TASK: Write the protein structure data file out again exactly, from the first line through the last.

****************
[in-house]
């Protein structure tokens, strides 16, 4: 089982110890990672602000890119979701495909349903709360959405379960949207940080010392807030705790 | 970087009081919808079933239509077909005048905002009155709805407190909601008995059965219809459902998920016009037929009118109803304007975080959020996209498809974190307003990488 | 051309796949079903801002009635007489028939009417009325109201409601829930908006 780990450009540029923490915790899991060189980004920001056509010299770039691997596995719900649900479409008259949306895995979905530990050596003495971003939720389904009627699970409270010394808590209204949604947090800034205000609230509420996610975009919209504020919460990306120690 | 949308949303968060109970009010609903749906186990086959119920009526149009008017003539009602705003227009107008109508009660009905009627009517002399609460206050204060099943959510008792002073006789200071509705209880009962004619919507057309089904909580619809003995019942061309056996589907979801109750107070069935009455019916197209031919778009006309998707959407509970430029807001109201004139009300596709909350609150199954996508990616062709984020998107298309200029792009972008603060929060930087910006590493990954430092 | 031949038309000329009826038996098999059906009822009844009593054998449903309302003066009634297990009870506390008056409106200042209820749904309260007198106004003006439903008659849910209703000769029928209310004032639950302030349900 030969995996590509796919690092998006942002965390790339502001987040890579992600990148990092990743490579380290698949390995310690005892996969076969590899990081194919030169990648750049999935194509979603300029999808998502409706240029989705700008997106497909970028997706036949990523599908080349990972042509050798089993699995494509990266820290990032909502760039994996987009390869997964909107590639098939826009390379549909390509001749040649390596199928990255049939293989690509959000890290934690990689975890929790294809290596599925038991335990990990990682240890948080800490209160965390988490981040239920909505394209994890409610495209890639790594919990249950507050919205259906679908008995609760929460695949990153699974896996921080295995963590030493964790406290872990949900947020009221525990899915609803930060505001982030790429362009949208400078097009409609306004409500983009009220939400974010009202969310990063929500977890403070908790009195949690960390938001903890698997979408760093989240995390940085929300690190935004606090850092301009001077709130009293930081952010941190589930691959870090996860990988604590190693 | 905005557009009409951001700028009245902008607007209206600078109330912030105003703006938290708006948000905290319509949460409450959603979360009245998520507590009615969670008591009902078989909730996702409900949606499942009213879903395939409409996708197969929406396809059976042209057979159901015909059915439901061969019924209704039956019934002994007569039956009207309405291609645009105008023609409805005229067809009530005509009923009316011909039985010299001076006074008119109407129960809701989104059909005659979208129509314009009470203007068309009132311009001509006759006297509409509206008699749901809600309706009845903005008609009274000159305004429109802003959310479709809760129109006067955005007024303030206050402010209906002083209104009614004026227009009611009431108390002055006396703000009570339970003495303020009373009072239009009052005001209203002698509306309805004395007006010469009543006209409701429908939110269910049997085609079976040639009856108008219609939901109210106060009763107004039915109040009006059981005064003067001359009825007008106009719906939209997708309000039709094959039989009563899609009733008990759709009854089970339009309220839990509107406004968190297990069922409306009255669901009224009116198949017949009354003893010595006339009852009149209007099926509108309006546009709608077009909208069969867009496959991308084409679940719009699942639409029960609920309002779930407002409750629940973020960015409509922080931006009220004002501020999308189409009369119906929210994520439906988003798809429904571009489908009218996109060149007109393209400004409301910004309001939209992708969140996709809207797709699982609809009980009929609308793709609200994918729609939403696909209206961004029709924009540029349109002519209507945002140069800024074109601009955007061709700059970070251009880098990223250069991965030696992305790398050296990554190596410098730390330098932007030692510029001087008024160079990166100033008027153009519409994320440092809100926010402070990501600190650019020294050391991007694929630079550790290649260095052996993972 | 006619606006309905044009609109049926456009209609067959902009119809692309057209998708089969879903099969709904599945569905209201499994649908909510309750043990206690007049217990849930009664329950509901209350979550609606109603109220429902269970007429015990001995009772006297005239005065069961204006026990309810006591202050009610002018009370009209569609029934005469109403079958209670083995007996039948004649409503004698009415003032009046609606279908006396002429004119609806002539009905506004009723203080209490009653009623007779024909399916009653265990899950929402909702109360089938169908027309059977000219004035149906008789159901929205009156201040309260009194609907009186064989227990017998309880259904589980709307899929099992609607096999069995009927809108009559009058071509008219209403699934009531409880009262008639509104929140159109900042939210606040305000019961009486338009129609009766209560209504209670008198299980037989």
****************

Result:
[in-house]
């Protein structure tokens, strides 16, 4: 089982110890990672602000890119979701495909349903709360959405379960949207940080010392807030705790 | 970087009081919808079933239509077909005048905002009155709805407190909601008995059965219809459902998920016009037929009118109803304007975080959020996209498809974190307003990488 | 051309796949079903801002009635007489028939009417009325109201409601829930908006 780990450009540029923490915790899991060189980004920001056509010299770039691997596995719900649900479409008259949306895995979905530990050596003495971003939720389904009627699970409270010394808590209204949604947090800034205000609230509420996610975009919209504020919460990306120690 | 949308949303968060109970009010609903749906186990086959119920009526149009008017003539009602705003227009107008109508009660009905009627009517002399609460206050204060099943959510008792002073006789200071509705209880009962004619919507057309089904909580619809003995019942061309056996589907979801109750107070069935009455019916197209031919778009006309998707959407509970430029807001109201004139009300596709909350609150199954996508990616062709984020998107298309200029792009972008603060929060930087910006590493990954430092 | 031949038309000329009826038996098999059906009822009844009593054998449903309302003066009634297990009870506390008056409106200042209820749904309260007198106004003006439903008659849910209703000769029928209310004032639950302030349900 030969995996590509796919690092998006942002965390790339502001987040890579992600990148990092990743490579380290698949390995310690005892996969076969590899990081194919030169990648750049999935194509979603300029999808998502409706240029989705700008997106497909970028997706036949990523599908080349990972042509050798089993699995494509990266820290990032909502760039994996987009390869997964909107590639098939826009390379549909390509001749040649390596199928990255049939293989690509959000890290934690990689975890929790294809290596599925038991335990990990990682240890948080800490209160965390988490981040239920909505394209994890409610495209890639790594919990249950507050919205259906679908008995609760929460695949990153699974896996921080295995963590030493964790406290872990949900947020009221525990899915609803930060505001982030790429362009949208400078097009409609306004409500983009009220939400974010009202969310990063929500977890403070908790009195949690960390938001903890698997979408760093989240995390940085929300690190935004606090850092301009001077709130009293930081952010941190589930691959870090996860990988604590190693 | 905005557009009409951001700028009245902008607007209206600078109330912030105003703006938290708006948000905290319509949460409450959603979360009245998520507590009615969670008591009902078989909730996702409900949606499942009213879903395939409409996708197969929406396809059976042209057979159901015909059915439901061969019924209704039956019934002994007569039956009207309405291609645009105008023609409805005229067809009530005509009923009316011909039985010299001076006074008119109407129960809701989104059909005659979208129509314009009470203007068309009132311009001509006759006297509409509206008699749901809600309706009845903005008609009274000159305004429109802003959310479709809760129109006067955005007024303030206050402010209906002083209104009614004026227009009611009431108390002055006396703000009570339970003495303020009373009072239009009052005001209203002698509306309805004395007006010469009543006209409701429908939110269910049997085609079976040639009856108008219609939901109210106060009763107004039915109040009006059981005064003067001359009825007008106009719906939209997708309000039709094959039989009563899609009733008990759709009854089970339009309220839990509107406004968190297990069922409306009255669901009224009116198949017949009354003893010595006339009852009149209007099926509108309006546009709608077009909208069969867009496959991308084409679940719009699942639409029960609920309002779930407002409750629940973020960015409509922080931006009220004002501020999308189409009369119906929210994520439906988003798809429904571009489908009218996109060149007109393209400004409301910004309001939209992708969140996709809207797709699982609809009980009929609308793709609200994918729609939403696909209206961004029709924009540029349109002519209507945002140069800024074109601009955007061709700059970070251009880098990223250069991965030696992305790398050296990554190596410098730390330098932007030692510029001087008024160079990166100033008027153009519409994320440092809100926010402070990501600190650019020294050391991007694929630079550790290649260095052996993972 | 006619606006309905044009609109049926456009209609067959902009119809692309057209998708089969879903099969709904599945569905209201499994649908909510309750043990206690007049217990849930009664329950509901209350979550609606109603109220429902269970007429015990001995009772006297005239005065069961204006026990309810006591202050009610002018009370009209569609029934005469109403079958209670083995007996039948004649409503004698009415003032009046609606279908006396002429004119609806002539009905506004009723203080209490009653009623007779024909399916009653265990899950929402909702109360089938169908027309059977000219004035149906008789159901929205009156201040309260009194609907009186064989227990017998309880259904589980709307899929099992609607096999069995009927809108009559009058071509008219209403699934009531409880009262008639509104929140159109900042939210606040305000019961009486338009129609009766209560209504209670008198299980037989």